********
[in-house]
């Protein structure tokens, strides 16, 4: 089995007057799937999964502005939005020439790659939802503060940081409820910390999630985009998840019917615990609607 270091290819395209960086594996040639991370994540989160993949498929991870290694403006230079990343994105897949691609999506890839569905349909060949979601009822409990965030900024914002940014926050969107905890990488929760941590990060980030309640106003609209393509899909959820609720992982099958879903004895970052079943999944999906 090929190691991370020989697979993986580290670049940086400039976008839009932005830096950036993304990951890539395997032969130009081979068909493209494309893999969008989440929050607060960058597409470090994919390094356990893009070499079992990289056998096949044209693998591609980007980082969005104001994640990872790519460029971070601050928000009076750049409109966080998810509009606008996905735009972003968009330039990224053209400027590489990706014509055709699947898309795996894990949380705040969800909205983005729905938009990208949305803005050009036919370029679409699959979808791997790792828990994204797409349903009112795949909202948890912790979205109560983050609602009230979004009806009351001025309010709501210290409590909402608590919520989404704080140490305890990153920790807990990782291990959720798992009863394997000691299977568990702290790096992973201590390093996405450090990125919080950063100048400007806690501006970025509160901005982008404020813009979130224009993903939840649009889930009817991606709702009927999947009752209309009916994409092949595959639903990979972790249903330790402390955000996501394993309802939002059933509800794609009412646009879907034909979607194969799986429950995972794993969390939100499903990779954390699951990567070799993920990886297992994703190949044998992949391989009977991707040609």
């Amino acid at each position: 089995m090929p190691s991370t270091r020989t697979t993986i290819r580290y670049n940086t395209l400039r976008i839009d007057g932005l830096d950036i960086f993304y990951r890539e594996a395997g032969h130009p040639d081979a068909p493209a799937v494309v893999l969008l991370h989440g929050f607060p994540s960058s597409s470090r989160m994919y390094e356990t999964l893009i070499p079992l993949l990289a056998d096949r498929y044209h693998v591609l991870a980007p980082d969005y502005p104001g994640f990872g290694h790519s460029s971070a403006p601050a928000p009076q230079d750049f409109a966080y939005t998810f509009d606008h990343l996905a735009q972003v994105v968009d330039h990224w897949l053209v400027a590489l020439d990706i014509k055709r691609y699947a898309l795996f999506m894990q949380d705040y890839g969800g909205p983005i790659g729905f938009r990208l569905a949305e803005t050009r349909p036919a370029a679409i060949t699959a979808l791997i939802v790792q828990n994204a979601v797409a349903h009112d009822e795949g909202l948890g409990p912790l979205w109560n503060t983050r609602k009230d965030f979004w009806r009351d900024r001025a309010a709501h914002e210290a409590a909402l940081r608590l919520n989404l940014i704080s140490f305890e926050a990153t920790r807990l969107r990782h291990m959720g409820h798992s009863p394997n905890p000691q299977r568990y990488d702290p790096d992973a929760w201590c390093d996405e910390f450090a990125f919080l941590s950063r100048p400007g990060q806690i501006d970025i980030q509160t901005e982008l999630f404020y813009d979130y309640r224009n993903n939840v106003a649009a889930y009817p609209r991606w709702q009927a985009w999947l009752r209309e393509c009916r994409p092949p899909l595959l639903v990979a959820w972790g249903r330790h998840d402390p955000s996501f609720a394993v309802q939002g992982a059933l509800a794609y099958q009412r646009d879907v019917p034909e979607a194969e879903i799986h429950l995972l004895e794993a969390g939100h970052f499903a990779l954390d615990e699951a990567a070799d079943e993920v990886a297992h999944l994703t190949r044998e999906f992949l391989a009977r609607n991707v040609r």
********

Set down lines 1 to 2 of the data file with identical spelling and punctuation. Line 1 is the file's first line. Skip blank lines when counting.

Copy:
[in-house]
């Protein structure tokens, strides 16, 4: 089995007057799937999964502005939005020439790659939802503060940081409820910390999630985009998840019917615990609607 270091290819395209960086594996040639991370994540989160993949498929991870290694403006230079990343994105897949691609999506890839569905349909060949979601009822409990965030900024914002940014926050969107905890990488929760941590990060980030309640106003609209393509899909959820609720992982099958879903004895970052079943999944999906 090929190691991370020989697979993986580290670049940086400039976008839009932005830096950036993304990951890539395997032969130009081979068909493209494309893999969008989440929050607060960058597409470090994919390094356990893009070499079992990289056998096949044209693998591609980007980082969005104001994640990872790519460029971070601050928000009076750049409109966080998810509009606008996905735009972003968009330039990224053209400027590489990706014509055709699947898309795996894990949380705040969800909205983005729905938009990208949305803005050009036919370029679409699959979808791997790792828990994204797409349903009112795949909202948890912790979205109560983050609602009230979004009806009351001025309010709501210290409590909402608590919520989404704080140490305890990153920790807990990782291990959720798992009863394997000691299977568990702290790096992973201590390093996405450090990125919080950063100048400007806690501006970025509160901005982008404020813009979130224009993903939840649009889930009817991606709702009927999947009752209309009916994409092949595959639903990979972790249903330790402390955000996501394993309802939002059933509800794609009412646009879907034909979607194969799986429950995972794993969390939100499903990779954390699951990567070799993920990886297992994703190949044998992949391989009977991707040609």